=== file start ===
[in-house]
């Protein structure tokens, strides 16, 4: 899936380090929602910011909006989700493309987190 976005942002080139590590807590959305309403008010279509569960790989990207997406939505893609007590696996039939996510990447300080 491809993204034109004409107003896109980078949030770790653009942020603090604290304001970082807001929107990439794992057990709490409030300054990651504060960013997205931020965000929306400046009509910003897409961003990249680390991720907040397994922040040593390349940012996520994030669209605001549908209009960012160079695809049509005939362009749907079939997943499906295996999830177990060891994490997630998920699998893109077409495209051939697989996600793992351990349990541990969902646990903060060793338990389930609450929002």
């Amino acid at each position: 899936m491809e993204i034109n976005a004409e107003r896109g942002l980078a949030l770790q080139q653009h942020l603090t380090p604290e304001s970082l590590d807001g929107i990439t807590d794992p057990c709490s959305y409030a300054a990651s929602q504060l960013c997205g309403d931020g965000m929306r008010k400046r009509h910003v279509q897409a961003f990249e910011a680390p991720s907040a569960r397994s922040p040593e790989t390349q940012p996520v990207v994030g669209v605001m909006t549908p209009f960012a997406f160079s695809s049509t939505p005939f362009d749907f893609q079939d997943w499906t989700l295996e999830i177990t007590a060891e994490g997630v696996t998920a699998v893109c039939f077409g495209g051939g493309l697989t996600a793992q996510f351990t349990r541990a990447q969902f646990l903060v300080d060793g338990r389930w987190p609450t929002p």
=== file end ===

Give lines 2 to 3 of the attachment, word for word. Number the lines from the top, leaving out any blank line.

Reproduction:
């Protein structure tokens, strides 16, 4: 899936380090929602910011909006989700493309987190 976005942002080139590590807590959305309403008010279509569960790989990207997406939505893609007590696996039939996510990447300080 491809993204034109004409107003896109980078949030770790653009942020603090604290304001970082807001929107990439794992057990709490409030300054990651504060960013997205931020965000929306400046009509910003897409961003990249680390991720907040397994922040040593390349940012996520994030669209605001549908209009960012160079695809049509005939362009749907079939997943499906295996999830177990060891994490997630998920699998893109077409495209051939697989996600793992351990349990541990969902646990903060060793338990389930609450929002």
């Amino acid at each position: 899936m491809e993204i034109n976005a004409e107003r896109g942002l980078a949030l770790q080139q653009h942020l603090t380090p604290e304001s970082l590590d807001g929107i990439t807590d794992p057990c709490s959305y409030a300054a990651s929602q504060l960013c997205g309403d931020g965000m929306r008010k400046r009509h910003v279509q897409a961003f990249e910011a680390p991720s907040a569960r397994s922040p040593e790989t390349q940012p996520v990207v994030g669209v605001m909006t549908p209009f960012a997406f160079s695809s049509t939505p005939f362009d749907f893609q079939d997943w499906t989700l295996e999830i177990t007590a060891e994490g997630v696996t998920a699998v893109c039939f077409g495209g051939g493309l697989t996600a793992q996510f351990t349990r541990a990447q969902f646990l903060v300080d060793g338990r389930w987190p609450t929002p």